Understanding this phenomenon can help you take steps to keep dopamine from hijacking your finances.
How Can You Minimize The Effects?
- Have a method to your madness.
Write down your rules for both buying and selling investments and honor them. Make a shopping list and stick to it. Having a plan will help you avoid making impulsive financial decisions when your dopamine levels are elevated. (For more about creating a trading plan read, Ten Steps to Building a Winning Trading Plan.)
- Be wary of too much stimuli.
Fast flowing news feeds and "high-tech trading tools" may light up your computer screen, but they also light up your emotions and can encourage unnecessary trading. Keep in mind that online trading companies want you to trade, and entertaining financial news channels are designed to sell advertisements, not necessarily to help you make sound financial decisions.
If you like shopping at the mall, carry only the money that you plan to spend and leave your credit card in the car. Remember, you are probably longing for the shopping experience itself, not necessarily the products on the shelves. (For more tips about how to avoid over spending, read Sneaky Strategies That Fuel Overspending.)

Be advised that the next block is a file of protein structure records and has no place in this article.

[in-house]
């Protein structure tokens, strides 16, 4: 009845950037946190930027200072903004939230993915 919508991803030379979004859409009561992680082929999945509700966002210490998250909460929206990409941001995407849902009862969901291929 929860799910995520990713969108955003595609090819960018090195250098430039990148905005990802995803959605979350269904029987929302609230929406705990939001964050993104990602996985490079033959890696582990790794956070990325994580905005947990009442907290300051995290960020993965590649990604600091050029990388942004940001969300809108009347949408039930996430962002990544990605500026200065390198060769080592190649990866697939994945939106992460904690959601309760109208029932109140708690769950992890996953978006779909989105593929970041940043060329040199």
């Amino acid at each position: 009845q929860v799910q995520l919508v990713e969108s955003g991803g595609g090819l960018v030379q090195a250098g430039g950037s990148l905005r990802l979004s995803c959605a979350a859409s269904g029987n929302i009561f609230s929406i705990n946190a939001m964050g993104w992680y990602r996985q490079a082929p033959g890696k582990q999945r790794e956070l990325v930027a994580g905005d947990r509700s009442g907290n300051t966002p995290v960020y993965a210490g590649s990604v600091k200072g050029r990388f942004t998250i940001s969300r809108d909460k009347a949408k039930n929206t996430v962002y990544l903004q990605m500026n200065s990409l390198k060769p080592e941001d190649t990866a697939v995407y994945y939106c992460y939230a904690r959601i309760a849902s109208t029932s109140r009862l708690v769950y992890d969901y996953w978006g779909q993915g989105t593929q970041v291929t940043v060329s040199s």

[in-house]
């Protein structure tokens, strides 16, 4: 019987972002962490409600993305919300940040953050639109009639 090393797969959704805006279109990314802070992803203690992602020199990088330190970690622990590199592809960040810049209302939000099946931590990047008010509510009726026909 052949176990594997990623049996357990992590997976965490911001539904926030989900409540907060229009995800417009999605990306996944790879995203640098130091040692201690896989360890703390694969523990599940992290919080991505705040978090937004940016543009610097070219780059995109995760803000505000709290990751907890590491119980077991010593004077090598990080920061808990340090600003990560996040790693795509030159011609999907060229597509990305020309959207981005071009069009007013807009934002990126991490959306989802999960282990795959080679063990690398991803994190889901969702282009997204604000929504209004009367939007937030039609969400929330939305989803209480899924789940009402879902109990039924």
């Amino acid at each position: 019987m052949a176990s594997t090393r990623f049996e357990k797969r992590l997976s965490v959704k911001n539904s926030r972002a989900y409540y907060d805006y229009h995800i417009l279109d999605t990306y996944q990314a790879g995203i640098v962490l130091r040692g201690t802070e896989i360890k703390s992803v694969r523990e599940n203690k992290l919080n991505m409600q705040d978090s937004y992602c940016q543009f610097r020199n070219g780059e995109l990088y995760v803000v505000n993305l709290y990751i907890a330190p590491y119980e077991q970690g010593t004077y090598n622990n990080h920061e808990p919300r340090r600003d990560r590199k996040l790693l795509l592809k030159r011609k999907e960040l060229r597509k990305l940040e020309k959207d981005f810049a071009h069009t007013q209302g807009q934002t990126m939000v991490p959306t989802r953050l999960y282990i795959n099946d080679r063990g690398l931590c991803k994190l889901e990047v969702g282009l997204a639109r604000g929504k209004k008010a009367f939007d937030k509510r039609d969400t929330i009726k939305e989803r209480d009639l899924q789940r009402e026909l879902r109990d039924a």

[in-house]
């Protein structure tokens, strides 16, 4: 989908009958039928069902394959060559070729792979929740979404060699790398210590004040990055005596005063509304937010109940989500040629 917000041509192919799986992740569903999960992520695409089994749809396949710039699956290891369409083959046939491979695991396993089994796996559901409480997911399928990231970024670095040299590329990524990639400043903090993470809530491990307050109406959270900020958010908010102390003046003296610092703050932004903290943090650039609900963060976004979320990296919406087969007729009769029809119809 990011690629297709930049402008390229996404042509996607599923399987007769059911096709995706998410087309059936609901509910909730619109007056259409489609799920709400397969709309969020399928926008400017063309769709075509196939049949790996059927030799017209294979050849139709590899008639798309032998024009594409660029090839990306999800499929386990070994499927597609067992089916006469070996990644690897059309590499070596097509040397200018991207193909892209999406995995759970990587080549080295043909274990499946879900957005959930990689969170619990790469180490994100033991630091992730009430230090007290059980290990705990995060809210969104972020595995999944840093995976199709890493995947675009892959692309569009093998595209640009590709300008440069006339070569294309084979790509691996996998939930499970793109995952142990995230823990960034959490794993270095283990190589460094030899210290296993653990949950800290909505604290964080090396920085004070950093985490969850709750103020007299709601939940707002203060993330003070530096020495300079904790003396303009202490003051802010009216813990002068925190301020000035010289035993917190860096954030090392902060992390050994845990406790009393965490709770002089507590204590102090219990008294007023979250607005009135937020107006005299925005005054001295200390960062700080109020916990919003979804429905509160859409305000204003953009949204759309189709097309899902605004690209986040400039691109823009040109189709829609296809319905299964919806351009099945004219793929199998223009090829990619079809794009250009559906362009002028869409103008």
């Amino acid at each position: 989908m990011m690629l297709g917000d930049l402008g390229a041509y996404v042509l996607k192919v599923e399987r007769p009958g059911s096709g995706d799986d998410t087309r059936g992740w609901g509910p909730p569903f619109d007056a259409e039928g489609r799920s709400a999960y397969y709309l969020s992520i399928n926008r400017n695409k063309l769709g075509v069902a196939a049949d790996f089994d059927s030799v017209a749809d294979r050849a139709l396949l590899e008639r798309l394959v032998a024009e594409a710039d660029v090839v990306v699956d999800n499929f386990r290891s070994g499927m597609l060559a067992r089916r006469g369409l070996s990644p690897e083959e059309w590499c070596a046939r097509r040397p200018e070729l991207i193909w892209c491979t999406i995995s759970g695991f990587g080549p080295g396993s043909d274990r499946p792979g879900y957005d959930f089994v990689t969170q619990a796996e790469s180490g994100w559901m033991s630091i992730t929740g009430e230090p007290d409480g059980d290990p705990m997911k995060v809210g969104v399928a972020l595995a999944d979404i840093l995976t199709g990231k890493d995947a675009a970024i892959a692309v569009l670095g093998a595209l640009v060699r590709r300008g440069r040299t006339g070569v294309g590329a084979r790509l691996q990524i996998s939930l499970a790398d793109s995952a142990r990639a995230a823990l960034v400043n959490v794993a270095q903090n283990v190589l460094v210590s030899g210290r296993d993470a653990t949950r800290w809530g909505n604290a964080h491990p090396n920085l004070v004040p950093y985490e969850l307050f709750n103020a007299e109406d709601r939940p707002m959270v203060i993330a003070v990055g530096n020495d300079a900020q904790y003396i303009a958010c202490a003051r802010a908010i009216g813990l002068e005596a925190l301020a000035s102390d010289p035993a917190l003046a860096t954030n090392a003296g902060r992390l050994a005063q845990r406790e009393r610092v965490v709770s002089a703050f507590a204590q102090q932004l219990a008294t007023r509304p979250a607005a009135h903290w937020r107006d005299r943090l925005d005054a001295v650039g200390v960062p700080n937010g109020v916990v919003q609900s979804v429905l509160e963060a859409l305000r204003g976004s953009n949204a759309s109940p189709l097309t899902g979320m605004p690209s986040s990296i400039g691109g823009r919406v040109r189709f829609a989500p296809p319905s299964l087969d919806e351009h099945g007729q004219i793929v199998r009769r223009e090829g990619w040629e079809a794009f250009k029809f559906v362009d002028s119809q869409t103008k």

- Use mental accounting to your advantage and delegate.
Some people just like to trade. This is not the worst way to get your dopamine kicks! If you are one of these people, designate a small account with limited funds for speculating. That will allow you to get your daily dope, but not by risking your nest egg. If you have expressed compulsive risk-taking behavior in the past, hire a professional money manger to manage the bulk of your investments. (For related reading see, Use A Money Manager Or Go It Alone?)
- Sleep on it.
Unexpected investment gains and purchasing products when they are on sale are both good things. But, try to allow yourself some time to cool off and think. Especially if you have just experienced a large gain on an investment or you are thinking about purchasing a big ticket item, like a car or a boat.
The Brain and the Bank
The study of dopamine and how it affects you when making financial decisions is the product of a new science called "neuroeconomics". Neuroeconomics combines behavioral economics and neuroscience to study how people make economic decisions.
Long before economists were interested in neurotransmitters, value investor Benjamin Graham said, "The investor's chief problem - and even his worst enemy - is likely to be himself." The more we learn about our brain's decision-making process, the better we will understand the "why?" surrounding our sometimes irrational economic behavior. As a consumer and investor, having this knowledge will help you avoid making bad financial decisions. It could also teach you ways to profit from other investor's irrational biases. In the end, it may finally make you best friends with your "worst enemy". (For related reading see, This Is Your Brain On Stocks or Market Problems? Blame Investors.)